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In the story of the Transfiguration (Matthew 17:1-9), Jesus reveals himself on a mountain to Peter, James, and John. His face shines like lightning and Moses, Elijah, and a voice from heaven appear to attest to the supremacy of Christ over all of God’s other earthly authorities. Peter speaks up and asks permission to build three tents so Jesus, Elijah, Moses, and the three disciples can hang out for a while and enjoy this moment of awe. The text ends by saying that after God’s voice spoke from heaven, “they saw Jesus only (Matthew 17:8).”

The days after camp are kind of like that. The music, the food, the teaching, the fun, all of it creates a perfect storm where God does amazing things and has repeated that pattern for generations. I am so excited that the teens who were at ABK last week were able to get some concentrated time to consider God’s Word and His call on their lives before heading back to school.

Like Peter, we want life to be like camp, we want to stay on the mountain and make that the new normal. Unfortunately, we must go back down the mountain and live an ordinary life for God’s glory. Here are some things we can put in place to help us maintain the growth that happened at camp and keep our eyes focused on Jesus in the usual things of school, family, friends, and life.

Stay Connected

One of the reasons camp is so impactful is because we are surrounded by people who share a common bond and goal. At camp, we are the Body of Christ taking special time to refresh itself. It is kind of like a spiritual pedicure or manicure. Unless you were one of the volunteers who felt it was more like boot camp. Boot camp is harder on the body, but has the same goal, to prepare you for what is next. The glorious thing is, camp is not the only way to get that result. It’s not even the primary way. Every Sunday, Christians gather for worship, fellowship, and teaching to practice the “one anothers” of the Bible. Being plugged into a Bible-believing and Bible-preaching church is the primary way you will be discipled and find new “mountain top” experiences throughout the year. Being with God’s people singing God’s praises can be done every Sunday morning all over the world. “Let the word of Christ dwell in you richly, teaching and admonishing one another in all wisdom, singing psalms and hymns and spiritual songs, with thankfulness in your hearts to God. (Colossians 3:16)”

Other than the Sunday morning worship service, other programs at your church might help grow deep connections with God’s people, if you are in high school, the youth group is a place for that. If you are in college/university, a College and Careers group or a Small Group will bring that “cabin family” feel to your everyday life. The connections you felt at camp are not specific to camp, they are a result of God’s people gathering together with one spirit and one heart in worship all year-round (1 Corinthians 12:4-5).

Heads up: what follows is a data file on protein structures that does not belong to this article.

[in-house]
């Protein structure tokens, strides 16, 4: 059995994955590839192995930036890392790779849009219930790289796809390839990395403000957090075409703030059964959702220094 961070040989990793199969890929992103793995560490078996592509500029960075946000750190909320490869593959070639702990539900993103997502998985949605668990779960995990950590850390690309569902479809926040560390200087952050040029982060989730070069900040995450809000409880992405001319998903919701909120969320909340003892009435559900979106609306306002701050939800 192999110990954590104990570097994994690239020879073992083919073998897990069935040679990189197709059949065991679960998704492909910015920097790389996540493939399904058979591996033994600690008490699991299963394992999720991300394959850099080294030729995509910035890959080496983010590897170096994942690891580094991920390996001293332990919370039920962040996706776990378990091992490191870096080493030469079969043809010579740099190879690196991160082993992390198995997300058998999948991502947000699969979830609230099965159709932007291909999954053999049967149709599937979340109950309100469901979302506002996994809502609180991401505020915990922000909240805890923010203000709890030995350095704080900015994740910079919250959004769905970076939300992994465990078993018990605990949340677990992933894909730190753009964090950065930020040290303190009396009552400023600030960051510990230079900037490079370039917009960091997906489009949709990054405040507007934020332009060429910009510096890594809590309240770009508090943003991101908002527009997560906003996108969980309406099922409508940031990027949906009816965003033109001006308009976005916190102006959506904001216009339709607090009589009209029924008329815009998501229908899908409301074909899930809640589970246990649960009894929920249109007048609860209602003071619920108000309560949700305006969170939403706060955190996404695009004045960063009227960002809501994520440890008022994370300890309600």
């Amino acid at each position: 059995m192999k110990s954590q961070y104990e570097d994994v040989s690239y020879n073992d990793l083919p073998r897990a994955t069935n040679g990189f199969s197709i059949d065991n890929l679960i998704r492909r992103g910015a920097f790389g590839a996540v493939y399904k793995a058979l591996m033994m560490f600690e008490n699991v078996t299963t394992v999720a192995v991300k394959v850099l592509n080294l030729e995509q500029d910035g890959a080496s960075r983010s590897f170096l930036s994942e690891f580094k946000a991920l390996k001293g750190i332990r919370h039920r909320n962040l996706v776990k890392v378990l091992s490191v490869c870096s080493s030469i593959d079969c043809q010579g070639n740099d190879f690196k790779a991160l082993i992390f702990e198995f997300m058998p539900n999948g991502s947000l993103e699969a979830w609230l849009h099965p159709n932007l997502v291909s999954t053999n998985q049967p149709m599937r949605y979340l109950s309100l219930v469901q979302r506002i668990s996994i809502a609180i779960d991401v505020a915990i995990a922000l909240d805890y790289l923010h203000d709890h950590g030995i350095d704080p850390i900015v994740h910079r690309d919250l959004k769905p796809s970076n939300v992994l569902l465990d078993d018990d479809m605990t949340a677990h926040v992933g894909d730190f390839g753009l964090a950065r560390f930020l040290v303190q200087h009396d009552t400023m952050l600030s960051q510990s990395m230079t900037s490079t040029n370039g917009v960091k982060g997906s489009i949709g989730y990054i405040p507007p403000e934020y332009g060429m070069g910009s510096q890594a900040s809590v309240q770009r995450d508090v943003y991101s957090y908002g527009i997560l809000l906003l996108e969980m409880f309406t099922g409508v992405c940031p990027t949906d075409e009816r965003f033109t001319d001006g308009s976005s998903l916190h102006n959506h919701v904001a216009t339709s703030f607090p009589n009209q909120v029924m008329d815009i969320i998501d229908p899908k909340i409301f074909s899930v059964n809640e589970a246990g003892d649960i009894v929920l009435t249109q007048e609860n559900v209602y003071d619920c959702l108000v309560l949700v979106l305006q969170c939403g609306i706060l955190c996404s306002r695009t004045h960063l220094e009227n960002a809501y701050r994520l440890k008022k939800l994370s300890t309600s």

Get Accountable

While at camp, you may have had a moment of decision; a moment where you said, I want to live differently. It may have been a personal discipline of reading or praying; it may be a mission of mortification, meaning, putting sin to death in your life; or a spiritual gift you have discovered that you want to use for God’s glory. You may have even trusted Jesus for your salvation and life for the first time! To keep that goal fresh in your mind and heart you will need to bring other people into the journey.

Find a Christian friend, youth leader, or even your parents to share your goals with and make a plan for how you are going to accomplish those goals together. If you don’t share your goal with anyone there are no boundaries to stop you from simply forgetting and moving on. But another person coming alongside you to help you grow is what God intended for your spiritual growth, “And let us consider how to stir up one another to love and good works, (Hebrews 10:24)”.

Pray for Fruit

Last week at camp, the speaker urged us over and over again to bring simple prayers for change to God daily. A prayer like, “Lord, help me to love you like you meant when you said, “You shall love the Lord your God with all your heart and with all your soul and with all your mind” (Matthew 22:37).” Prayers like these are some of the hardest to pray because they require the discipline to pray regularly, and the faith to trust God with the answer in your life. Most of the time we pray for things with an outcome in mind. When we pray asking God to teach us and shape us, we do not know how God is going to do that. We pray in faith that He will work everything out for our good and his glory (Romans 8:28).

I was so blessed to be a part of the rhythm of camp. To get to see young people discipled and encouraged in their walks with God was a privilege and I hope and pray that the experience of “camp” is more like walking upstairs. Each one is a little higher than the next, rather than a waterslide, where you climb simply to slide back down to earth. God is calling us all “further up and further in” and both the concentrated times like camp and the daily discipline of pursuing God in Christ will help us get there.

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